Off the Hook: Corporate Impunity and Law Reform in the UK
Corporate liability reform in the UK is long overdue.
The inadequacy of the UK’s corporate liability laws has been recognised by the government, the Law Commission and by international bodies such as the OECD. The UK’s current laws are based on an outdated model that is not fit for the purpose of holding 21st century globalised companies accountable under the law.
– seriously disadvantage smaller companies who are far easier to prosecute than larger companies;
– create perverse incentives for large companies to insulate their boards from knowledge of wrongdoing, thus weakening accountability within corporations;
– provide little real deterrent against corporate wrongdoing.
As a result, the UK lags far behind other commercial centres, such as the US, in prosecuting corporate economic crime.
In 2012, the government recognised in introducing Deferred Prosecution Agreements that “options for dealing with offending by commercial organisations are currently limited and the number of outcomes each year, through both criminal and civil proceedings, is relatively low.” The Law Commission has called UK corporate liability laws “inappropriate and ineffective.”
Most recently the government recognised in its July 2015 consultation on introducing a new corporate offence of failure to prevent tax evasion that “under the existing law it can be extremely difficult to hold .. corporations to account for the criminal actions of their agents.” Introducing a new offence of failure to prevent economic crime was a key manifesto commitment of the Conservative Party in the May 2015 elections.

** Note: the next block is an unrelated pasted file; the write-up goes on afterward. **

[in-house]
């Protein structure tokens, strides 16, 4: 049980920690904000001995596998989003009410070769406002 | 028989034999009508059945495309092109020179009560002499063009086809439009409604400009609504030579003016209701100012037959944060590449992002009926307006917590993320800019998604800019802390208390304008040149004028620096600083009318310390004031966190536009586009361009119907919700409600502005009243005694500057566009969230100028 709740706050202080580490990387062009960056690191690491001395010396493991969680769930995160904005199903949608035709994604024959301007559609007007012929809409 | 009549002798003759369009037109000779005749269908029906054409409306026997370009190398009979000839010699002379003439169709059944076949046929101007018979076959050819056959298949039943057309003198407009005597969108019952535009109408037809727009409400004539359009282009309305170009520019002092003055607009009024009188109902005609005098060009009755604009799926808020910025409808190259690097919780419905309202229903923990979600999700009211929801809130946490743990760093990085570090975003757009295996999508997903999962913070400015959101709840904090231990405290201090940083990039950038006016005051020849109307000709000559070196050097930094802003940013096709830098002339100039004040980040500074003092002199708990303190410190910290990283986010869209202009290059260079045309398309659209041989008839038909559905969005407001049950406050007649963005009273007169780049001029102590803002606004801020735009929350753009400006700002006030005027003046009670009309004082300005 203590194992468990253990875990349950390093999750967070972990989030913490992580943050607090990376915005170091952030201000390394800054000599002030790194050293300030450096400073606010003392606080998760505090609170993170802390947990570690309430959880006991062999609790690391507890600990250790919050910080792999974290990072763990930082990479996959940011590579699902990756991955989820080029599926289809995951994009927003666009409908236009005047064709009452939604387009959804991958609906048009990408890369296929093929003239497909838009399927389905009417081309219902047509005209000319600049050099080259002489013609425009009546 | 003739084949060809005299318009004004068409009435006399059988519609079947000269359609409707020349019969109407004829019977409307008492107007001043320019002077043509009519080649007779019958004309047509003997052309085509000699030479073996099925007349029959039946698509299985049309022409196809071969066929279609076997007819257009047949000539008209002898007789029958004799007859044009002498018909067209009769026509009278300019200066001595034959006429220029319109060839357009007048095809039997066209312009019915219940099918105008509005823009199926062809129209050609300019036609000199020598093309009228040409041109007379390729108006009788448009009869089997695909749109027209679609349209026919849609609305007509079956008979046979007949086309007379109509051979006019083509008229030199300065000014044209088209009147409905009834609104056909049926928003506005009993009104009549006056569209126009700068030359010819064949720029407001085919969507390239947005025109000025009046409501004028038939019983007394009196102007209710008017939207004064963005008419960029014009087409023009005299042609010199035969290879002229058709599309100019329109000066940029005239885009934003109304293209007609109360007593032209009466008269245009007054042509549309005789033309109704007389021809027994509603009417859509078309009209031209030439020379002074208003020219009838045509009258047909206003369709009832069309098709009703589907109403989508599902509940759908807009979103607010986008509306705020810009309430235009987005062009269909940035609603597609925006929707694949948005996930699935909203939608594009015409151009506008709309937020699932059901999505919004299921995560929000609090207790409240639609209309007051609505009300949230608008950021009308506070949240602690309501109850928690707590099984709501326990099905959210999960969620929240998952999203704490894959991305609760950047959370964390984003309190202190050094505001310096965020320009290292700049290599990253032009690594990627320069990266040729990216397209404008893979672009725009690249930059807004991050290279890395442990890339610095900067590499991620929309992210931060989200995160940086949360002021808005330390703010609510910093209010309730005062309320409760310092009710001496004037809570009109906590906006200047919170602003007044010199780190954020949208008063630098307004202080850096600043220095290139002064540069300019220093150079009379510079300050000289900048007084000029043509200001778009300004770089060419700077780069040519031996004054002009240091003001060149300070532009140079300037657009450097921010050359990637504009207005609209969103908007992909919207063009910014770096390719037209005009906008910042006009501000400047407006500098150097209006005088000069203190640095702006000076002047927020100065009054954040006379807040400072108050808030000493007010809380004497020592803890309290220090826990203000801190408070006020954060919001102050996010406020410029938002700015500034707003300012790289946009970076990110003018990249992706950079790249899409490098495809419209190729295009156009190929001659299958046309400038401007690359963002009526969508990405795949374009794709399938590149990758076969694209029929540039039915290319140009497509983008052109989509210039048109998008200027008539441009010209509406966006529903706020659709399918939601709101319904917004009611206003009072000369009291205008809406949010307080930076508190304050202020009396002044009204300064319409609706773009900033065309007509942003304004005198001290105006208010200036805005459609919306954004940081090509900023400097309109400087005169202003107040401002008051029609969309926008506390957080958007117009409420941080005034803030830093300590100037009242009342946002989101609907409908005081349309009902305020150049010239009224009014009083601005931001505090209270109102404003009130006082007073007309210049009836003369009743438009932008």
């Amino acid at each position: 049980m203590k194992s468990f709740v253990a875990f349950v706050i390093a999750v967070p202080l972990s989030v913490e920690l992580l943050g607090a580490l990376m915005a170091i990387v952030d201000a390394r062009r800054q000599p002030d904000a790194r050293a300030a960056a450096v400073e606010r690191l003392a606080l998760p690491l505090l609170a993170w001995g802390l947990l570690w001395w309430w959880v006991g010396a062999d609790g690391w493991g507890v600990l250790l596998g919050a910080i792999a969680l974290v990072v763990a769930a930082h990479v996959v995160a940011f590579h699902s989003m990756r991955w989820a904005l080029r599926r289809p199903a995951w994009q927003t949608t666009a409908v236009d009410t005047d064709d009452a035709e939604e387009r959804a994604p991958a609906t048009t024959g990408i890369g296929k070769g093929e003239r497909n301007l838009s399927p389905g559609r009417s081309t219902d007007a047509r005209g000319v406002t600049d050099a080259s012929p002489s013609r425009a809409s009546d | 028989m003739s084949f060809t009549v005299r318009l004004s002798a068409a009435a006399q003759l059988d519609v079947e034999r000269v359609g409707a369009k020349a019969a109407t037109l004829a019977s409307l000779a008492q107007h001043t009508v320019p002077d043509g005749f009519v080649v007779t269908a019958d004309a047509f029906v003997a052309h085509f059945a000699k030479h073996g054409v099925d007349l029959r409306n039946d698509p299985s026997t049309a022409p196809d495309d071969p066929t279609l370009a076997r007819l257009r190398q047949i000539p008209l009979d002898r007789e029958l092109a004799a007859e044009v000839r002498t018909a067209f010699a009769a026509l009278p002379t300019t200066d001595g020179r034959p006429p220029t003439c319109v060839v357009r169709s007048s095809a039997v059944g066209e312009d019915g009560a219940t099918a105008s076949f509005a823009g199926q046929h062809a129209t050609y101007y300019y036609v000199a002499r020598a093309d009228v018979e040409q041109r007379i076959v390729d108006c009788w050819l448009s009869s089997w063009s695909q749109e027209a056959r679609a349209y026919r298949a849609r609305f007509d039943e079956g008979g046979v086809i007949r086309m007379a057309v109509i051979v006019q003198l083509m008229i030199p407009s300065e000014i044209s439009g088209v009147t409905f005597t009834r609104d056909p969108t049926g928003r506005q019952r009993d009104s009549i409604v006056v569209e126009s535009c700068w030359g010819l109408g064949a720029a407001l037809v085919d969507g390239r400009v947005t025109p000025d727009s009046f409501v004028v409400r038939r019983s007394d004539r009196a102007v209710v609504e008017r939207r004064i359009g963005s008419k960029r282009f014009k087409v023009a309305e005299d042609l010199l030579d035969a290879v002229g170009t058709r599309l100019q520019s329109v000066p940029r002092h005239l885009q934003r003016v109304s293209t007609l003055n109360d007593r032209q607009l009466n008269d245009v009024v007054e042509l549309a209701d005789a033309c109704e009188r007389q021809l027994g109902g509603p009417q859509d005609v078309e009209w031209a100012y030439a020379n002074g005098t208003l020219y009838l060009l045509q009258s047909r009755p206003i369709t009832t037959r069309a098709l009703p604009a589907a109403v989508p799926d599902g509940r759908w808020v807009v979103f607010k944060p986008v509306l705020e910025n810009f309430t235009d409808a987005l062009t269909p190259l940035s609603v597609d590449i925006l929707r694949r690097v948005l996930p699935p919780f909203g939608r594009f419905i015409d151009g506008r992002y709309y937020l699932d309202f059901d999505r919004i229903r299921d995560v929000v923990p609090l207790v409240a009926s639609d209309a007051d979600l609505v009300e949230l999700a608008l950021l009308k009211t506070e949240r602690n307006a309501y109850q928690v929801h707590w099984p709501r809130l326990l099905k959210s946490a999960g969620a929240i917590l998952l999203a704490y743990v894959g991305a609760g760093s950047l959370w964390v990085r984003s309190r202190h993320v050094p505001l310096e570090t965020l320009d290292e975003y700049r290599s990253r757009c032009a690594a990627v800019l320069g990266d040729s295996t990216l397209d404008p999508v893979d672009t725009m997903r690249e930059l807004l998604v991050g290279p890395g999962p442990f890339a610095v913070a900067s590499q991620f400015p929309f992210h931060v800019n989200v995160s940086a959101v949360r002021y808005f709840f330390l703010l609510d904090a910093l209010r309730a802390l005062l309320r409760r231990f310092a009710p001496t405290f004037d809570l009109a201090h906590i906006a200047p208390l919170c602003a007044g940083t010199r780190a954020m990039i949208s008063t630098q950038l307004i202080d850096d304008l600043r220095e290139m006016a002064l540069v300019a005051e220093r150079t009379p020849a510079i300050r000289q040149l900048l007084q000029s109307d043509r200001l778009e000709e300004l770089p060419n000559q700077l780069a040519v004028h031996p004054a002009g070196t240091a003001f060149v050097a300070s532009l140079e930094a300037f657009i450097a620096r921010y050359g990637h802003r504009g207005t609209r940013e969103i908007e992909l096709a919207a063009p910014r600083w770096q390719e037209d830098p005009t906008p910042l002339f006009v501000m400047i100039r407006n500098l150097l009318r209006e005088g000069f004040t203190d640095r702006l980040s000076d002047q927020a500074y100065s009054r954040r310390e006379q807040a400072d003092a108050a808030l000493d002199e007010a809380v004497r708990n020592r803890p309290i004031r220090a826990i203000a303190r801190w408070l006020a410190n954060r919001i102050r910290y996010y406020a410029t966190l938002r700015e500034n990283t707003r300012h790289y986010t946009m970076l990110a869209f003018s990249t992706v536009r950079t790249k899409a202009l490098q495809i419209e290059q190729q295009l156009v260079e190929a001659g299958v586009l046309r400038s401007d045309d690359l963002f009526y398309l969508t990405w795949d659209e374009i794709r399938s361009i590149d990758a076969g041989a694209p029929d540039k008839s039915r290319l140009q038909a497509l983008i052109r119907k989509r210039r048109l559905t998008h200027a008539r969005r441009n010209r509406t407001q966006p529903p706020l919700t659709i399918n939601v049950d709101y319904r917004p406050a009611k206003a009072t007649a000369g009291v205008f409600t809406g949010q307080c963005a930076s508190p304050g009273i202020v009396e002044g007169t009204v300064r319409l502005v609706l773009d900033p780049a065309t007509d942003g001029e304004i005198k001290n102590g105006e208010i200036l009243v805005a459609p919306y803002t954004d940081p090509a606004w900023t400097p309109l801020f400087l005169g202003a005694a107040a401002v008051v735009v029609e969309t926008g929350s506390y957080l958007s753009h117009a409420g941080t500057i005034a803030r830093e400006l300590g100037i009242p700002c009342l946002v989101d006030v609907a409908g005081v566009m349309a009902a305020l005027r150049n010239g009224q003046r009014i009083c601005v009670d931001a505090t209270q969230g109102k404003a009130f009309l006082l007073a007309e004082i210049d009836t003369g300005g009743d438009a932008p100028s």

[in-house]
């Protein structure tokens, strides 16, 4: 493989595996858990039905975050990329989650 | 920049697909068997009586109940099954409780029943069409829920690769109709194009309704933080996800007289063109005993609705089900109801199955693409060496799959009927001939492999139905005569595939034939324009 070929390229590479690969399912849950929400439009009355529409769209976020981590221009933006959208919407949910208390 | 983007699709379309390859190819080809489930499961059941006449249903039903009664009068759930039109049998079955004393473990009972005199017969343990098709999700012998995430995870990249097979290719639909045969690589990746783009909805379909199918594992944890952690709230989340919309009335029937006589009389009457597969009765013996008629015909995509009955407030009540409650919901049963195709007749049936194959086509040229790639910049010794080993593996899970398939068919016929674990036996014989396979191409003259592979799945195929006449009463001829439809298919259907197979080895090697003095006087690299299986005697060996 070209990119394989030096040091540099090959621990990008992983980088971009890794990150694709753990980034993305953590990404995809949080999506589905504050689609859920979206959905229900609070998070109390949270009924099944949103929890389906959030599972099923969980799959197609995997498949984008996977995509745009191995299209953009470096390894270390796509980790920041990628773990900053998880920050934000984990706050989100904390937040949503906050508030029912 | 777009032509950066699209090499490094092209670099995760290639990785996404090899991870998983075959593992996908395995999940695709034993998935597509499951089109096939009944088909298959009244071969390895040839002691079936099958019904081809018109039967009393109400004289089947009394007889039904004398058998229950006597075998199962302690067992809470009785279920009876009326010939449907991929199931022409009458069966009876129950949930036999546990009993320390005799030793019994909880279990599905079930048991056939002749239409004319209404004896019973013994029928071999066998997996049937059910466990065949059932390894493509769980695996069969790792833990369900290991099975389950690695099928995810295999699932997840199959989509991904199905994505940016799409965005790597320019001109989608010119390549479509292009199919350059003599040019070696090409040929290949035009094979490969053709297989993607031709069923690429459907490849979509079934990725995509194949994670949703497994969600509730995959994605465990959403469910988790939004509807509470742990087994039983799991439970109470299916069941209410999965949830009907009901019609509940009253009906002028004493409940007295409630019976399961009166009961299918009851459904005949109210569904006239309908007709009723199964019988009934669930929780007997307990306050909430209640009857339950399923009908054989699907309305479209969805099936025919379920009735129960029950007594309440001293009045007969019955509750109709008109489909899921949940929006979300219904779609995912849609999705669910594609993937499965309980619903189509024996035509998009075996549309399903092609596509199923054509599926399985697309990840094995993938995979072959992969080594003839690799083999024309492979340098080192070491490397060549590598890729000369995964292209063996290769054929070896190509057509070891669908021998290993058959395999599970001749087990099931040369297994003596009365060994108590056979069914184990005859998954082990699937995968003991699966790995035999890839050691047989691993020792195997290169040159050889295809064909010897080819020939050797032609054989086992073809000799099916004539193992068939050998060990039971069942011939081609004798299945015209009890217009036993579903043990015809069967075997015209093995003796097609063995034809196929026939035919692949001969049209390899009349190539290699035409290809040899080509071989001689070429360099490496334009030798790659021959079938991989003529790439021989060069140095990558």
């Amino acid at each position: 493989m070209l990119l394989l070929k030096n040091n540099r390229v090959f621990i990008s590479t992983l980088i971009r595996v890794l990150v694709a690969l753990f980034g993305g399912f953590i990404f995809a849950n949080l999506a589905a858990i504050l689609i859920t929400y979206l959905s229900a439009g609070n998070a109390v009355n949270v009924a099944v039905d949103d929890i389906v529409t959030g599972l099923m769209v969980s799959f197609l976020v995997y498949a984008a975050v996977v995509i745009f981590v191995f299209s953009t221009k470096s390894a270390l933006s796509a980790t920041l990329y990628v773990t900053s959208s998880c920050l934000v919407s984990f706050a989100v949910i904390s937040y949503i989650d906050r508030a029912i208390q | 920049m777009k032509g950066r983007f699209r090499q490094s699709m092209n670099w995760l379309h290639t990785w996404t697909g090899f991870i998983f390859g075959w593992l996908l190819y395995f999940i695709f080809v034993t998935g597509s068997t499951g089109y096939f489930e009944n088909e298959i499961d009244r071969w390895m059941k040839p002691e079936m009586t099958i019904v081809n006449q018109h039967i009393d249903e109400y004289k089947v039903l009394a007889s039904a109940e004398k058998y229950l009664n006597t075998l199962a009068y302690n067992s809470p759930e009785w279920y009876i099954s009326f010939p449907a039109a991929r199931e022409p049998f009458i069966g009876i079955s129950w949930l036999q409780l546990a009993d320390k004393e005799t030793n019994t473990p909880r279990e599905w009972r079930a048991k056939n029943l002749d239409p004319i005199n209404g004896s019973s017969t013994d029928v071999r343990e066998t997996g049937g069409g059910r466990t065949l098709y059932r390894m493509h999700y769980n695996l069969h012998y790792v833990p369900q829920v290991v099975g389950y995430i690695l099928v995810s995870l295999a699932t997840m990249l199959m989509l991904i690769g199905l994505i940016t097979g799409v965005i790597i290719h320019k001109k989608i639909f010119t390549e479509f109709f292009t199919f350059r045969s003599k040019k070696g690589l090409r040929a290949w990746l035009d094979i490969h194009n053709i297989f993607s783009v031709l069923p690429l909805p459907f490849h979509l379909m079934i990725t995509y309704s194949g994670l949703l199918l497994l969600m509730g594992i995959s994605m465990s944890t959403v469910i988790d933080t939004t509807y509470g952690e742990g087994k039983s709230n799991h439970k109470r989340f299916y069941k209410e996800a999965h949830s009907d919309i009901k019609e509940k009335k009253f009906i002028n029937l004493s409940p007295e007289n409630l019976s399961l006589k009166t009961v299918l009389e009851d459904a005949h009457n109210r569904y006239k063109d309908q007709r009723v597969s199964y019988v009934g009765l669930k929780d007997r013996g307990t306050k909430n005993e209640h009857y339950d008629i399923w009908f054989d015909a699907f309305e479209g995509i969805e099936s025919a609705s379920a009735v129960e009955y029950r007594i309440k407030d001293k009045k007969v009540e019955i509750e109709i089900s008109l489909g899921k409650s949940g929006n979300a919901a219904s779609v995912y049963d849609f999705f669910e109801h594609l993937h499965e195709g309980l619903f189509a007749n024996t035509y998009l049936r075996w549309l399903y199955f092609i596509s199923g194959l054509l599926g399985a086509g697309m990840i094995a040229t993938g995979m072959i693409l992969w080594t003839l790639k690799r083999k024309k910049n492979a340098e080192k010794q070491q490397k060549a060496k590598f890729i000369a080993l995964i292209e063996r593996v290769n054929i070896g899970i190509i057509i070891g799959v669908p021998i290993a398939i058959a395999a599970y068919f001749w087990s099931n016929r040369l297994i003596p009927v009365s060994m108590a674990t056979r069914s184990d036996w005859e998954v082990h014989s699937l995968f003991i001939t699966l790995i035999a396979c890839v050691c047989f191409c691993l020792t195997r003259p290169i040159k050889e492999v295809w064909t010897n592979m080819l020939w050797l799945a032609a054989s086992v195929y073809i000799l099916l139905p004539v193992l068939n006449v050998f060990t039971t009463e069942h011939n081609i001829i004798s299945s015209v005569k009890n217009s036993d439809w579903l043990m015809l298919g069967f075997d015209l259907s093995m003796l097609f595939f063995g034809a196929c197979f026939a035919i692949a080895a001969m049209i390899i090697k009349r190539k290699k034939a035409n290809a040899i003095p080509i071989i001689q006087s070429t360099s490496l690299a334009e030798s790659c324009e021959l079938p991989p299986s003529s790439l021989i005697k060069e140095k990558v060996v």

The decision on 28th September 2015 to drop further corporate liability law reform on the basis that “there is little evidence of corporate economic wrongdoing going unpunished” is therefore incomprehensible, misguided and a serious failure of political will. Corporate liability law reform, which has been muted for over a decade, must not shelved once again.
Corruption Watch UK’s new report looks at the background to and arguments for corporate liability reform and the options for reform. It concludes that an extension of the offence of failure to prevent under Section 7 to economic crime, and possibly more broadly to serious crime, would be a significant step in the right direction of improving UK corporate liability laws. A failure to prevent model of corporate liability would also help ensure that the UK is able to comply with EU Directives which require liability for corporations where there has been “lack of supervision or control”. It is questionable whether the UK is currently compliant with several EU Directives which require liability for corporations without such changes to its corporate liability regime.
However, extending Section 7 should be done in tandem with a broader and comprehensive review of the UK’s corporate liability laws to ensure coherence and consistency in how corporations are held to account.